- Agricultural products: majority of agricultural goods in Azerbaijan are subject to tariffs, which is usually 15% or a specific amount per unit. Of the three remaining reasons for protectionist measures, (A) – protecting local industries can not be true in this case, as agriculture is definitely not an infant industry in Azerbaijan. I am not arguing that this sector is developed, but it is not a new sector either. Thus, the reason behind agricultural tariffs are a mixture of two motives. Firstly, as motive (C) – protecting strategic industries mentions, it is not wise to abandon agriculture altogether (despite being a low income sector for the economy) due to food security. Additionally, the tariffs may have been imposed in order to shrink foreign deficit in accordance with motive (B) – decrease import dependency. Such short sighted policies, on the other hand, completely miss the point of international trade, which is specialization and economies of scale. Perhaps the reason behind our stagnating non-oil economy is the fact that these sectors lack motivation to improve themselves. It is easier for a large company to lobby for protectionist measures rather than actually improving itself to withstand foreign competition.
- Manufactured goods: vehicles and their parts, electronics, pharmaceuticals etc. are the product categories that Azerbaijan imports the most with almost no export. Most of these products are also subject to tariffs either at 15% or a specific amount. We can confidently say that they are not a strategic good, so the reason (C) – protecting strategic industries is out right away. How about motive (A) – protecting infant industries? Well, Azerbaijan does not produce electronics or majority of pharmaceutical goods, but it does produce cars (at least tries to). First Nakhchivan Automobile Factory (NAZ) and now Azermash is producing cars designed for domestic and CIS markets. Yet do these import tariffs really protect the infant industry? I can ensure you that this is not the case, as NAZ was reported to produce only 21 cars during first six months of 2017. People do not stop buying far superior foreign cars and switch to NAZ because of tariffs. The protective measures also are not going to help to achieve motive (B) decrease import dependency as well because once again, people do not have a real alternative. There are no local telephones, laptops, cameras, televisions, game consoles on the market, so what is the point of higher tariffs on these products? Which infant industry are they supposed to protect? Which alternative local products are they going to make more competitive? The answer is none. Maybe these tariffs are levied for the purpose of diminishing imports? Even in that case, they are ineffective because telephones, laptops etc. are now an essential part of every day life for majority of people in our country. I would argue that they have somewhat of a more inelastic demand nowadays, which effectively undermines the motive (B).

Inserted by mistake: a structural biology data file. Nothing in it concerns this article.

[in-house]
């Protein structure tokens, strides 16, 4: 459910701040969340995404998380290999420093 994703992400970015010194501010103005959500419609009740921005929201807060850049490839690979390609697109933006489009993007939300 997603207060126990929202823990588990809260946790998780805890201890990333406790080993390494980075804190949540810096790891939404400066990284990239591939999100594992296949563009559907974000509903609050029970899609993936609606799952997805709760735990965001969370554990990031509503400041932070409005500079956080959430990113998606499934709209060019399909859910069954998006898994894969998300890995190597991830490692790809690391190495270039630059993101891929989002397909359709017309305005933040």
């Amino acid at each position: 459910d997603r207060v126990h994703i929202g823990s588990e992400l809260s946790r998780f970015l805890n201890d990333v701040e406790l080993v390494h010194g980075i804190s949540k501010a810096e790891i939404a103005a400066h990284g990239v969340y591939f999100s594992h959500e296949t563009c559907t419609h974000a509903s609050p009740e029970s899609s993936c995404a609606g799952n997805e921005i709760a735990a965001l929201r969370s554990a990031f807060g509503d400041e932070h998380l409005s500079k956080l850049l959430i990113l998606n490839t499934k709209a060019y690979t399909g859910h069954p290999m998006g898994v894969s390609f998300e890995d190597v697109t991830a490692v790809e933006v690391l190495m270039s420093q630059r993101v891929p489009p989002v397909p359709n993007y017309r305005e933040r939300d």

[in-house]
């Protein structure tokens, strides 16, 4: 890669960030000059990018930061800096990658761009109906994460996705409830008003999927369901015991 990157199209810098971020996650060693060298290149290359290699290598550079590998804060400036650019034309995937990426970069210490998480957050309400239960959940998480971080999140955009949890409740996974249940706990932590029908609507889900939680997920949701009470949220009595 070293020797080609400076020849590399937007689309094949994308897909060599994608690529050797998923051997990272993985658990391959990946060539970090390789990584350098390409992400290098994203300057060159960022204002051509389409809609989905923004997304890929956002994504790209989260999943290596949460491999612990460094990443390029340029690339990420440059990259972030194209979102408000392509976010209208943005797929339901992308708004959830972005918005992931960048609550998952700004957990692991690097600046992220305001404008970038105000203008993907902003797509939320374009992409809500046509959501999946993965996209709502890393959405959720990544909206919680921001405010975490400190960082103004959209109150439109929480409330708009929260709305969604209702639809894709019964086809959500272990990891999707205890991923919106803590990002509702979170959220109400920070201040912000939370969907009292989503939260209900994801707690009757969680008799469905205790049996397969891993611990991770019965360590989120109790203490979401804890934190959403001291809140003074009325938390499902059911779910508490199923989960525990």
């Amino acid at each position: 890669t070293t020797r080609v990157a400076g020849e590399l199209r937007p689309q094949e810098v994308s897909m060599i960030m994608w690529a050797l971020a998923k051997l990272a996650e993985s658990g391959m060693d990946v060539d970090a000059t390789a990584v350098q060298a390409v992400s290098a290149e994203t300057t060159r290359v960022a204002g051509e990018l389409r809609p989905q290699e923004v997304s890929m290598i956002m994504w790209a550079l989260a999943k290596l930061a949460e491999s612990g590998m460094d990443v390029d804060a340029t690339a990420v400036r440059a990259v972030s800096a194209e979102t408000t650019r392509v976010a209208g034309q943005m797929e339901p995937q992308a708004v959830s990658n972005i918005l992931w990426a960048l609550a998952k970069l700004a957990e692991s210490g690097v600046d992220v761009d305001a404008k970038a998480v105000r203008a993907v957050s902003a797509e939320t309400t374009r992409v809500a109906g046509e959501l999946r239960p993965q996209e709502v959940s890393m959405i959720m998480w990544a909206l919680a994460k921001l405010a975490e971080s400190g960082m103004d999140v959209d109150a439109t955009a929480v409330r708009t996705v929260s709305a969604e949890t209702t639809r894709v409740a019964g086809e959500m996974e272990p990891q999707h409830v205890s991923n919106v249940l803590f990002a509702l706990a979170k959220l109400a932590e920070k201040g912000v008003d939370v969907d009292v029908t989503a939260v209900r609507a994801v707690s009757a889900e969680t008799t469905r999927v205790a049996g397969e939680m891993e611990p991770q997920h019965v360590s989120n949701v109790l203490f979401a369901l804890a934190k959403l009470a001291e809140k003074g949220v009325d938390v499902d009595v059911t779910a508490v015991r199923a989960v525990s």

I believe that well-regulated free trade can increase welfare of the people to a great extent. The real question is, how do we define “well-regulated”? Certainly, imposing tariffs on goods that have no local alternative for the mere purpose of raising revenues for the state budget cannot be considered as a good regulation. This is exactly what is happening in Azerbaijan when it comes to goods such as electronics, vehicles and other manufactured goods which usually do not have a domestic substitute. I agree that trade barriers may be needed in Agriculture in some cases from the food security point of view, but they also undermine the incentives towards more efficient and specialized production. Perhaps it is time for Azerbaijan to change its policy on international trade. It would not be an easy process as a lot of people, particularly those working on agriculture may face the risk of losing their jobs, but those losses can be offset by temporarily redistributing income from “winners” of free trade to “losers”, as well as educating population in real vocational schools for allowing them to specialize in a certain trait. In my opinion, rather than giving export subsidies, creating state owned manufacturing companies and imposing trade restrictions, this long and tough process of trade liberalization is the only way to successfully improve the non-oil sector of Azerbaijan.